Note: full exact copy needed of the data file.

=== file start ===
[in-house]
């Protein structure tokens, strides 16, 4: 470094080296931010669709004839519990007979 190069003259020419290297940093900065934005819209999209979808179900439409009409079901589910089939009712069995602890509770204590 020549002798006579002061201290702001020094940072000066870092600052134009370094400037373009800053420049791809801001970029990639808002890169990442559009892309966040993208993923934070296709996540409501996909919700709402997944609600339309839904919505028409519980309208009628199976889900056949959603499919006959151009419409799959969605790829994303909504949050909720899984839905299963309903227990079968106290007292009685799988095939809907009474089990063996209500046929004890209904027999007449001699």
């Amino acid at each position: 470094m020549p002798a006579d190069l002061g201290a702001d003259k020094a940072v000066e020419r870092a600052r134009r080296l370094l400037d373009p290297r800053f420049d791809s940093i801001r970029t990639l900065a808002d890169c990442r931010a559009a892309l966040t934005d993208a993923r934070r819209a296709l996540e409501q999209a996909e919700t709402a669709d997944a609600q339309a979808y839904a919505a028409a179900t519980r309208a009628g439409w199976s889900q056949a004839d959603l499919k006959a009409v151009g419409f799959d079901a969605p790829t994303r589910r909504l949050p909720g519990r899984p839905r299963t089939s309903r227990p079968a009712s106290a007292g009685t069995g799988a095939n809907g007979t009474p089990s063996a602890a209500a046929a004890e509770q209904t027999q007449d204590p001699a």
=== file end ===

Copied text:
[in-house]
């Protein structure tokens, strides 16, 4: 470094080296931010669709004839519990007979 190069003259020419290297940093900065934005819209999209979808179900439409009409079901589910089939009712069995602890509770204590 020549002798006579002061201290702001020094940072000066870092600052134009370094400037373009800053420049791809801001970029990639808002890169990442559009892309966040993208993923934070296709996540409501996909919700709402997944609600339309839904919505028409519980309208009628199976889900056949959603499919006959151009419409799959969605790829994303909504949050909720899984839905299963309903227990079968106290007292009685799988095939809907009474089990063996209500046929004890209904027999007449001699």
């Amino acid at each position: 470094m020549p002798a006579d190069l002061g201290a702001d003259k020094a940072v000066e020419r870092a600052r134009r080296l370094l400037d373009p290297r800053f420049d791809s940093i801001r970029t990639l900065a808002d890169c990442r931010a559009a892309l966040t934005d993208a993923r934070r819209a296709l996540e409501q999209a996909e919700t709402a669709d997944a609600q339309a979808y839904a919505a028409a179900t519980r309208a009628g439409w199976s889900q056949a004839d959603l499919k006959a009409v151009g419409f799959d079901a969605p790829t994303r589910r909504l949050p909720g519990r899984p839905r299963t089939s309903r227990p079968a009712s106290a007292g009685t069995g799988a095939n809907g007979t009474p089990s063996a602890a209500a046929a004890e509770q209904t027999q007449d204590p001699a």